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What does it mean to be an exempt versus a non-exempt employee? We’ll explain and tell you why it’s important to understand the difference.
You may have heard the terms exempt and non-exempt when it comes to employment status. What do they mean, and why should you care? We’ll answer these questions for you and cover the following topics:
What is an exempt employee versus a non-exempt employee?
What makes a job exempt?
Is being exempt or non-exempt better?
The FLSA (Fair Labor Standards Act) determines how employees are paid overtime and how they’re classified in terms of being “exempt” or “nonexempt.” According to the FLSA, a non-exempt employee is, by law, able to receive overtime pay. This means if you’re non-exempt, and you work over 40 hours a week, then you’ll receive overtime pay. Non-exempt employees are also subject to minimum wage laws, but are not limited to being hourly workers, they can be salaried employees.
On the flip side, exempt employees are not subject to FLSA rules. They don’t get paid overtime, and minimum wage is not applicable. Exempt employees perform certain duties that make them qualify as exempt employees.
Per FLSA, an exempt employee must meet all three of the following criteria:
Earn more than $23,600 per year
Paid a salary
Perform exempt job duties
There are three categories of activities that can have exempt job duties: executive, professional, and administrative.
Executive. Job duties related to supervising staff, such as interviewing and hiring employees, assigning and scheduling work tasks, planning budgets, and overseeing the safety and security of the workplace.
Professional. Many professions are considered exempt such as engineers, doctors, lawyers, teachers, and scientists. Some creative jobs are also considered performing professional duties which are exempt, like actors, musicians, and writers.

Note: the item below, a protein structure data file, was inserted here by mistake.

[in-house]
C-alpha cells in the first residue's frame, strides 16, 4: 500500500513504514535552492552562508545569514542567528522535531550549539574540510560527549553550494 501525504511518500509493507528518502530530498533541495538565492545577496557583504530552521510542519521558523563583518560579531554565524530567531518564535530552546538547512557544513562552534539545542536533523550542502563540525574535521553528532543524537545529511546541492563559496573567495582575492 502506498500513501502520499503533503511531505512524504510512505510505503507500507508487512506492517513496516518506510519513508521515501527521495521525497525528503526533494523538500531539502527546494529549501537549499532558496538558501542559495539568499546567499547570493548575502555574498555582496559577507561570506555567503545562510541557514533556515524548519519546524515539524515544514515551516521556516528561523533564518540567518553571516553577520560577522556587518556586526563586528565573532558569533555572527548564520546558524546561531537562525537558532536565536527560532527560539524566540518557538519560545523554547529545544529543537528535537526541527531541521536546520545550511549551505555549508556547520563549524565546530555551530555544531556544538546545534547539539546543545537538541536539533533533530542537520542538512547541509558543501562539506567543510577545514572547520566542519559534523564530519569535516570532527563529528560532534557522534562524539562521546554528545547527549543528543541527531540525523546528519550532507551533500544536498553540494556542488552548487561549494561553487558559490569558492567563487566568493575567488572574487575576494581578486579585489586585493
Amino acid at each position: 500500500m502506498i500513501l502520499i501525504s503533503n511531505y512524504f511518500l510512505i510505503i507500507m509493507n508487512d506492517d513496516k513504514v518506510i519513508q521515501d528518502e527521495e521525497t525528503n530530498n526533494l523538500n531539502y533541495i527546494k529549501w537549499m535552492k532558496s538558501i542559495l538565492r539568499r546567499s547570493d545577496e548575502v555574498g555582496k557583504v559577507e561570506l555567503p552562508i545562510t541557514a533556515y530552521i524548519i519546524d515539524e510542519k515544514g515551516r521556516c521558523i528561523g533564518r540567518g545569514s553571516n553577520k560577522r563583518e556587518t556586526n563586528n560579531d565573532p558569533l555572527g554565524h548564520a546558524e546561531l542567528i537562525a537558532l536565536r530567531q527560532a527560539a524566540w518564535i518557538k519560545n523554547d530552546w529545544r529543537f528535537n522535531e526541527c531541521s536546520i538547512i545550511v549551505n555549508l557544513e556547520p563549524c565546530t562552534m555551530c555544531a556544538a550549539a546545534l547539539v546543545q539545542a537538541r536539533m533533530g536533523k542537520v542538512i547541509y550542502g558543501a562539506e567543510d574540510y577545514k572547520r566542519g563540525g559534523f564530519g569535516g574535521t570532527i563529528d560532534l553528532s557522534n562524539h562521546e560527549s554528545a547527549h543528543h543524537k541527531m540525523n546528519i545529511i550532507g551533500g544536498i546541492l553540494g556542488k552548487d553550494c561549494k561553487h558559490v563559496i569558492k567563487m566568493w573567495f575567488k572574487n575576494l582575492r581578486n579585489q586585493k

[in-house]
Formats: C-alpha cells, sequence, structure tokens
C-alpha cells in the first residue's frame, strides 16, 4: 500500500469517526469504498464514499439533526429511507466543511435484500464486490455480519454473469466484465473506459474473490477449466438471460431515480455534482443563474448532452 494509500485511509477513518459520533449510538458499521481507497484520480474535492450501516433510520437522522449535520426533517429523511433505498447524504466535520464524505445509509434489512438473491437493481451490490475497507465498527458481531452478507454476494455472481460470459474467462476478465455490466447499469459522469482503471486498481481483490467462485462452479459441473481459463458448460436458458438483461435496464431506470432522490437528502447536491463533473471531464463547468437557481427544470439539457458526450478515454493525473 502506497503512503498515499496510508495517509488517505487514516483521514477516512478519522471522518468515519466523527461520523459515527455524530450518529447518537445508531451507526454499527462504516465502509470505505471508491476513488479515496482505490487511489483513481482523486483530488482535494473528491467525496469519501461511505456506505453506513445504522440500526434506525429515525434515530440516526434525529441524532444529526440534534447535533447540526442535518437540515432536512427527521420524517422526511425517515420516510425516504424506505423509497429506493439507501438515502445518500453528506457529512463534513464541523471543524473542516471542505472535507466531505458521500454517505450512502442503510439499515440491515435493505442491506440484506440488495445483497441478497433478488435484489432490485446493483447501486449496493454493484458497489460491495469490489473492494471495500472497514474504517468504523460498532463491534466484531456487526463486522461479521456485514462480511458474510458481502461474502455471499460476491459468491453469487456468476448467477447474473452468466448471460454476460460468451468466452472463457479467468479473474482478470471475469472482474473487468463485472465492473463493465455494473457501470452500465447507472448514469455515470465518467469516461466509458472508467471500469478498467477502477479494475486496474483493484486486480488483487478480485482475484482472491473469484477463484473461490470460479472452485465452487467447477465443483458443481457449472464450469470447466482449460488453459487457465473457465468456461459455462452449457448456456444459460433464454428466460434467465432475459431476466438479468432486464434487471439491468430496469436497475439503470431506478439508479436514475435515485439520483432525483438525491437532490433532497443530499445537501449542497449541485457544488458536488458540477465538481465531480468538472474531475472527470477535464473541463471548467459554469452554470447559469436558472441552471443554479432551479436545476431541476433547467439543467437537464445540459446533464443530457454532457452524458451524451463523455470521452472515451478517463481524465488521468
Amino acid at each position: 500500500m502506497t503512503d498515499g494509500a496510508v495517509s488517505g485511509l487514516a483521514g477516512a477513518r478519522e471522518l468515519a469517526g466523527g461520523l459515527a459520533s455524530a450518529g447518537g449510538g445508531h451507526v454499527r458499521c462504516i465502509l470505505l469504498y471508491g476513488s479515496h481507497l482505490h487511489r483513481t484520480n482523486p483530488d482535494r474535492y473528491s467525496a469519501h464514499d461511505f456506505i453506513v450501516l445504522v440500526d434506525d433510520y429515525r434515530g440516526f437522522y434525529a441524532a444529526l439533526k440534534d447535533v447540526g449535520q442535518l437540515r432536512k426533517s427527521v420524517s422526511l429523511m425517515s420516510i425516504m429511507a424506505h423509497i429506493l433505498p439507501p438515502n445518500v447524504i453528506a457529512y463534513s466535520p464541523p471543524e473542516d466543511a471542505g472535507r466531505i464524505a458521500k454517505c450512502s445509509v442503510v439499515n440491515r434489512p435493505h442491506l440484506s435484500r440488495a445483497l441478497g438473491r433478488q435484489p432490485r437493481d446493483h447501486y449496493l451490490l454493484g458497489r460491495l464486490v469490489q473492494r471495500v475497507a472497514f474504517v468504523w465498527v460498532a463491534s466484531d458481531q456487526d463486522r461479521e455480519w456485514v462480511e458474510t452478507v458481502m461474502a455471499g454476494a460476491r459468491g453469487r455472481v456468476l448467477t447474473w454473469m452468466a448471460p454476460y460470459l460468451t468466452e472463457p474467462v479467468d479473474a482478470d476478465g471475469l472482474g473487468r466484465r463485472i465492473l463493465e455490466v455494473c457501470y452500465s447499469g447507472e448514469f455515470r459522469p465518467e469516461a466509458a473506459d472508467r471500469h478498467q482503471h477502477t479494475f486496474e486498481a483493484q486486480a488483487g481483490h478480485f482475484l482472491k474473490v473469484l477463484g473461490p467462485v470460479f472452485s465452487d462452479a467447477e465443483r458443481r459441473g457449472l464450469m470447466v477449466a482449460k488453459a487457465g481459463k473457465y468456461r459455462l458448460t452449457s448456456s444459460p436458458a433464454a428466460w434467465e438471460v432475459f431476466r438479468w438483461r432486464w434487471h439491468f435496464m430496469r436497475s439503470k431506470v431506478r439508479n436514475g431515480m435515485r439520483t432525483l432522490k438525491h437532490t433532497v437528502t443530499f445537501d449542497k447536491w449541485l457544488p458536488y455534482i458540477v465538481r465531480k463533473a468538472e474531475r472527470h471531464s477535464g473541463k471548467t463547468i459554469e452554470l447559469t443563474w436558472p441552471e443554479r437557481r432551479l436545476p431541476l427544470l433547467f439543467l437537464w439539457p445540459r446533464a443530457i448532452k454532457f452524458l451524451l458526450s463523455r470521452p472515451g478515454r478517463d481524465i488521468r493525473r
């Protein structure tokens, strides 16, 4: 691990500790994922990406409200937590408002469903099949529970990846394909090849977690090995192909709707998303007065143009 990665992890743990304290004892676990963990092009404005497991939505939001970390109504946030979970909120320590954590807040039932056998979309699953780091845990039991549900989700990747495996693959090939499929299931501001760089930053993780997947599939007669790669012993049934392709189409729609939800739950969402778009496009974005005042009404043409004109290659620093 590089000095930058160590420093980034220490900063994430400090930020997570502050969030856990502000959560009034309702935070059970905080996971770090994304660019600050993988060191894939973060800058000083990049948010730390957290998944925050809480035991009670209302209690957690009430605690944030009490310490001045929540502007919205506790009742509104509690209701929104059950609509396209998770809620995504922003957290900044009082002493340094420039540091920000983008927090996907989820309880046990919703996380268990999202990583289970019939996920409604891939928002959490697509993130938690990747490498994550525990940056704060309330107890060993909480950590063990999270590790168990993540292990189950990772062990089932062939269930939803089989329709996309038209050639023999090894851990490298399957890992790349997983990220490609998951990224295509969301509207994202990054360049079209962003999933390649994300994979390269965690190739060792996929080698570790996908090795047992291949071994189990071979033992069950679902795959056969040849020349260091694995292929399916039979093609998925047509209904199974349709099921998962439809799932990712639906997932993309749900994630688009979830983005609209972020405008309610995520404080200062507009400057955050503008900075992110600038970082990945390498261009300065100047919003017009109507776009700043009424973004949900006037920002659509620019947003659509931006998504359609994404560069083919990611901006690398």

Administrative. Tasks that are directly related to management or business operations, require independent judgment, and deal with significant business matters.
Any job duties that fall outside the above areas may be considered to be non-exempt tasks. You can find more details about the FLSA definitions on the FLSA.com website.
The most obvious advantage of being an exempt employee is that you’re typically in a higher-level position and are paid more money. However, this depends entirely on the company you work for and the job you do. Some non-exempt employees can make just as much or more than exempt employees.
Non-exempt employees are most often paid by the hour. This means their pay per week can vary depending on how many hours they work (regular and overtime). If you’re concerned about a consistent paycheck, then this can matter. A salaried (exempt) employee will generally get the same amount of money every month, regardless of how many hours they work. The downside for the exempt employee is that they don’t get overtime.
As a non-exempt employee, you need to be aware of what it means in terms of your job duties. As we covered before, certain job duties can make you fall into the exempt category. In general, if you’re required to perform a lot of management-level duties, then you may want to discuss your status with your employer. However, just because you do some management tasks, that doesn’t automatically make you an exempt employee. Every company is different. Getting paid overtime could outweigh the benefits of going exempt and being salaried.
Whether you’re an exempt or non-exempt employee, your taxes will be the same because they’re based on what you’re paid. Non-exempt employees can pay a different amount of taxes per paycheck, depending on how many hours they worked. If you’re an exempt employee, then you get paid a salary and will most likely earn a consistent amount every month and therefore will pay the same amount of taxes each month. But, on an annual basis, it doesn’t make any difference.
How much money should you be making? Use our Salary Analyzer to figure out how much your skills are worth in the current market.
It’s important to know if your job is exempt or non-exempt because it impacts how you get paid.
Non-exempt employees are entitled to minimum wage and overtime. Exempt employees are not.
Being exempt is not necessarily better than being non-exempt. You have to examine all the pluses and minuses of the job as a whole.
Garland is a writer and technology consultant that lives in far west Texas, USA. He is semi-retired from a successful 25-year career in the Information Technology industry, and now spends his time writing for various websites (mostly career development related). Garland holds a bachelor’s degree in Accounting and Finance, and a master’s degree in Economics and Computer Information Systems.